Observe and post any precautions against the #coronavirus you’ll ask patrons to take at your sale. You may wish to provide disposable masks and hand sanitizer to any browsers who didn’t come prepared.

Finally, be sure to schedule a ClothingDonations.org pickup for the days following your garage sale. You’ve decided to get rid of that stuff, and stuff that goes unsold that you continue to store inside your house or garage is still #clutter.

Fall is not only a beautiful season; it’s also a great time to get things done. Have a garage sale while you still can! You and your neighbors will be happy you did.

Do Late-Season Lawn Care Before Winter

Don’t let the snow start falling without first taking care of your lawn, the Old Farmer’s Almanac says. To ensure a lush, green expanse of grass in the spring, rake and dethatch your lawn, then aerate it to reduce soil compaction. October is a good time to fertilize, weed and seed your lawn, too, to promote new growth that crowds out broadleaf weeds. Buy a soil test kit from your local garden center to if you’re having trouble establishing grass and other plants; you’ll want to balance soil to about 6.5 pH and may need to add lime, sulfur, potash, potassium and other enhancements to get your grass to grow.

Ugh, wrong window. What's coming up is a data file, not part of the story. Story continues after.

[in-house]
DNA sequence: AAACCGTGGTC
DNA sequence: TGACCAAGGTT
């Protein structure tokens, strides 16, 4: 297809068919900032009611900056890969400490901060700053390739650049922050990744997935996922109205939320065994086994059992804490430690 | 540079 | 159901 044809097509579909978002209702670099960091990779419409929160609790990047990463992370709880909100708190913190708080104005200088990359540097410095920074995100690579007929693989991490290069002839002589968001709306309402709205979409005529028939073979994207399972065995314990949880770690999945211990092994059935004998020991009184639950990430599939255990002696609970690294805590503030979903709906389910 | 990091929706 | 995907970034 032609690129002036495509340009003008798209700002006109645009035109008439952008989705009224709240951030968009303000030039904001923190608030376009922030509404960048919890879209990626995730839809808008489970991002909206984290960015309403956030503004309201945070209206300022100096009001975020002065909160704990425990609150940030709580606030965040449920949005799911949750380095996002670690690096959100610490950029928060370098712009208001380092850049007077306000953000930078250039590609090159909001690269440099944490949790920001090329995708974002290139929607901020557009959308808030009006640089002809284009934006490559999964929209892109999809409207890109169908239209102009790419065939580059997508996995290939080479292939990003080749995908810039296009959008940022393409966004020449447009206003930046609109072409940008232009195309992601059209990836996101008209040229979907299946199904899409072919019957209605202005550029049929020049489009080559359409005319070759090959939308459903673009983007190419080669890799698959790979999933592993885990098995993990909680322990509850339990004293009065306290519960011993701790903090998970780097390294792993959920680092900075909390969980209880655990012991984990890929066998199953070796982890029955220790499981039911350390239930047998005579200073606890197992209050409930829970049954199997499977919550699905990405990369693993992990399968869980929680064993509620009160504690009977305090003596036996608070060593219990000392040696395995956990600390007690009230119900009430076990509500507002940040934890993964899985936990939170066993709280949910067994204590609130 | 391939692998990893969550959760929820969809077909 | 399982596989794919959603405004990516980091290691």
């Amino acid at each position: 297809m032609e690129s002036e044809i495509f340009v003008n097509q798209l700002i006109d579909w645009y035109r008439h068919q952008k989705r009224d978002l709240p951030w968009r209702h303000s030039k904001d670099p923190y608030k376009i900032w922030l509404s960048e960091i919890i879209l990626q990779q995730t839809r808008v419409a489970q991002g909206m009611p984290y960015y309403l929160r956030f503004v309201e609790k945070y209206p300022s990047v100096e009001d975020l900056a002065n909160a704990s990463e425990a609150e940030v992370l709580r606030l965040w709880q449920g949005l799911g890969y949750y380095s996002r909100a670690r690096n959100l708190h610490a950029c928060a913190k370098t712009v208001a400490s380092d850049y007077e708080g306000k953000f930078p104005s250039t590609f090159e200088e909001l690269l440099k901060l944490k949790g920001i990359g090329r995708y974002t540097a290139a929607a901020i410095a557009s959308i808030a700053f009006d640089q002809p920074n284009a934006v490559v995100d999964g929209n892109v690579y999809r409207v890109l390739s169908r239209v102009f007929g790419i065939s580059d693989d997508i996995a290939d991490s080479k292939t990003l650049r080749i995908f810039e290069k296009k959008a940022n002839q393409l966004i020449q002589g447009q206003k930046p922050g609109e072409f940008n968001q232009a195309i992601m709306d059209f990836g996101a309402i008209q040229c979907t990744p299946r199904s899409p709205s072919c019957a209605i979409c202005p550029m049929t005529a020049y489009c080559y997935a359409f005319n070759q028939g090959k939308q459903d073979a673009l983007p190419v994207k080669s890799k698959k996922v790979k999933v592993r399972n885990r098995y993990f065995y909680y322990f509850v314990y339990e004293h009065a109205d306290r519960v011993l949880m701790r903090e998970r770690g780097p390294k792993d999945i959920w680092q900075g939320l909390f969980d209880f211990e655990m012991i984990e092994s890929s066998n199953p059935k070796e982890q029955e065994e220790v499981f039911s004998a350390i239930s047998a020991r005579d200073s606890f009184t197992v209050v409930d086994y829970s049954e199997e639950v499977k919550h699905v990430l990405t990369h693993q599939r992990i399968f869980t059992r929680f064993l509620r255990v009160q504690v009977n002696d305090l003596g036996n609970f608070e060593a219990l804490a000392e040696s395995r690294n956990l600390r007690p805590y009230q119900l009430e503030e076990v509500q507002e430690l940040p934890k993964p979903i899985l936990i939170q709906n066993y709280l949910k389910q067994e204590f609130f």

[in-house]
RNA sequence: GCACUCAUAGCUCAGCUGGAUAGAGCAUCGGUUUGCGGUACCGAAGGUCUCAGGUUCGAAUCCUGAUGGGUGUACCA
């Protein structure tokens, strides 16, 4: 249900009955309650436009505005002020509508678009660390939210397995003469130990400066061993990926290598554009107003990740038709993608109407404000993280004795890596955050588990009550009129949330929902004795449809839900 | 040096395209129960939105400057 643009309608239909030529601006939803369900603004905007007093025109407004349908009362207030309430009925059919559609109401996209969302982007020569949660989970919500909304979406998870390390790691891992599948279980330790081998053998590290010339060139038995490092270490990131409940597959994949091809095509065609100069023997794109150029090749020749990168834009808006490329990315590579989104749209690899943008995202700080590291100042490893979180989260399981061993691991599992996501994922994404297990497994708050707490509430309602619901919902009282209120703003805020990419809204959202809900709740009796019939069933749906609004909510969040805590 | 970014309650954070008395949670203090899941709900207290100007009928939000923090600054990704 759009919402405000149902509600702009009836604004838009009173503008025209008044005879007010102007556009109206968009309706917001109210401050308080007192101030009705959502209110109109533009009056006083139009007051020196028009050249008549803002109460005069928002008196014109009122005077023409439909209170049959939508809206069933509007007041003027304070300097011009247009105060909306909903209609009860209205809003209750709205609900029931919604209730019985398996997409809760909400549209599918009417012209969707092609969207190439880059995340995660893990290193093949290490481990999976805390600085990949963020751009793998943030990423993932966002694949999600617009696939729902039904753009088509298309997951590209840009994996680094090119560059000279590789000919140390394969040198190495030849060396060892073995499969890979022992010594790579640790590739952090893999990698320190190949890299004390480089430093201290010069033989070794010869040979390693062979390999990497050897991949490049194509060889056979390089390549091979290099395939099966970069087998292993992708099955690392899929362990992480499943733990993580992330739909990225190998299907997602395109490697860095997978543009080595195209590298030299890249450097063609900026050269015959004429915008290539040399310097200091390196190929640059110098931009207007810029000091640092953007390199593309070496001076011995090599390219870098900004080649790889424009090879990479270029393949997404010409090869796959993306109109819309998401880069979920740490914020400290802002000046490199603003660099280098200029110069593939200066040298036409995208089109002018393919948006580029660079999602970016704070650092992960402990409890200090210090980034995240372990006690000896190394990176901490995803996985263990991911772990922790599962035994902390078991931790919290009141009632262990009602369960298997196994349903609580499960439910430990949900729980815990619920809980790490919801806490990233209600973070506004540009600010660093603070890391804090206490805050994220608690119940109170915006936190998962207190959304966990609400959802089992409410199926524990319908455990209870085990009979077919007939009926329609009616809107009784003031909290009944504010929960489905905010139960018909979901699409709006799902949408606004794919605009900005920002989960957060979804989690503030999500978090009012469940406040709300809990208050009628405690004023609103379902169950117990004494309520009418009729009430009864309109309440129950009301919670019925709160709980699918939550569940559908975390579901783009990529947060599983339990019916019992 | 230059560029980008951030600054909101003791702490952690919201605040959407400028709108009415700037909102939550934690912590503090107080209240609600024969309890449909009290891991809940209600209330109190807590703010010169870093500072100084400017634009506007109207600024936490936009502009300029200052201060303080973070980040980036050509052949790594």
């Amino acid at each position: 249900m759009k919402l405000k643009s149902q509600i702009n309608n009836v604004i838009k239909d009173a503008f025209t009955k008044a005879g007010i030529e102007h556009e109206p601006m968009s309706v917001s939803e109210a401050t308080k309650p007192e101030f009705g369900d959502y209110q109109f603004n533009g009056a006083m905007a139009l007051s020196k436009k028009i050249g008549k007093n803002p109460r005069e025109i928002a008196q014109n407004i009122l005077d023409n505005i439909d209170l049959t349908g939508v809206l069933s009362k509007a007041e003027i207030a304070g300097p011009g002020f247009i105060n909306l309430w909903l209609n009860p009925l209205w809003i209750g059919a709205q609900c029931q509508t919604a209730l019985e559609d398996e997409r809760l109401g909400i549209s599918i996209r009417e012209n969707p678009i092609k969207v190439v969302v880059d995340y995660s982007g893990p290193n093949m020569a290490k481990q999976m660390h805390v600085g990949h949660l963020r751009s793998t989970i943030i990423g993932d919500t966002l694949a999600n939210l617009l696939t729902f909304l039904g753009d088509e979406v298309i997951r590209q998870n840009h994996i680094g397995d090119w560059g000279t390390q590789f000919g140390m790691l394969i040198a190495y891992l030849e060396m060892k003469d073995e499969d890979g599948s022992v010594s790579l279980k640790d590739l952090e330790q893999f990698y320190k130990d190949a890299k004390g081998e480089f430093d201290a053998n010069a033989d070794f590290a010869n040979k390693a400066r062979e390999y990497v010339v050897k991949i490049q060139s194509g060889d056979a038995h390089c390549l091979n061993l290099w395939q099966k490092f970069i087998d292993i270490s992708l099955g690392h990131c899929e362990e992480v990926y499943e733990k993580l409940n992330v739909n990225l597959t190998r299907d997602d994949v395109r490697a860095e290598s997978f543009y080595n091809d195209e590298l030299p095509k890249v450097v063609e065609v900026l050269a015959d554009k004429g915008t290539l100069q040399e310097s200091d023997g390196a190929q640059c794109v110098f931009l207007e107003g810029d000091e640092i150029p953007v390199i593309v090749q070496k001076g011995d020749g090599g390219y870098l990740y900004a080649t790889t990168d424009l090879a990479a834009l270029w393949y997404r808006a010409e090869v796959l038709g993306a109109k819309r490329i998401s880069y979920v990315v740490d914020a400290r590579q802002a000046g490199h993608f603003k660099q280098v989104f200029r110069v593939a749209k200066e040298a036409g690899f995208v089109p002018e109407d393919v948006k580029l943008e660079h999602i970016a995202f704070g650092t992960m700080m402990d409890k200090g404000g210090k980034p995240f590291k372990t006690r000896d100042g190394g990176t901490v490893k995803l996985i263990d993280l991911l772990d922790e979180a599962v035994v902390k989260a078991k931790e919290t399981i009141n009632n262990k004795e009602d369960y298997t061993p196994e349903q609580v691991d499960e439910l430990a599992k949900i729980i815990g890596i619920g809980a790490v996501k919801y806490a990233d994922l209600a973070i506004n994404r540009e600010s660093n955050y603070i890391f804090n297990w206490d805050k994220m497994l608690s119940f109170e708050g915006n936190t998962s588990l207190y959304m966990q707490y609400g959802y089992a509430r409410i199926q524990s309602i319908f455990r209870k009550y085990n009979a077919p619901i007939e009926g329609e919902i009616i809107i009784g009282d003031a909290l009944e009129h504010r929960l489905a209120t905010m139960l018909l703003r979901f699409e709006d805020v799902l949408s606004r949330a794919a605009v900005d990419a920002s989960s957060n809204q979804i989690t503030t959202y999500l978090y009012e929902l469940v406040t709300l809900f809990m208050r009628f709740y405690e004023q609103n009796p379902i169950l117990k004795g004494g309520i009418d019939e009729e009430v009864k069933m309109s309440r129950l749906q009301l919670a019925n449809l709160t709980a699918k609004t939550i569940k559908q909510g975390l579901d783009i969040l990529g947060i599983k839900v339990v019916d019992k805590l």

It’s Time to Plant Flowering Bulbs for Spring

October is the perfect time to plant the bulbs that will bring your garden color next spring and throughout the year, says the Dodge City Daily Globe. Most flowering bulbs perform well in conditions with full sun to part shade, and sandy loam or ameliorated garden soils with a pH of 6.0–7.0. Planting depths vary — large bulbs such as tulips should be planted about 6″ deep, while smaller bulbs need as little as 2″ of soil cover. Plant bulbs in clumps for best results in display; they are not “row” flowers like many annuals. Keep the soil moist, add a layer of mulch, and wait for the spring thaw and colorful blooms!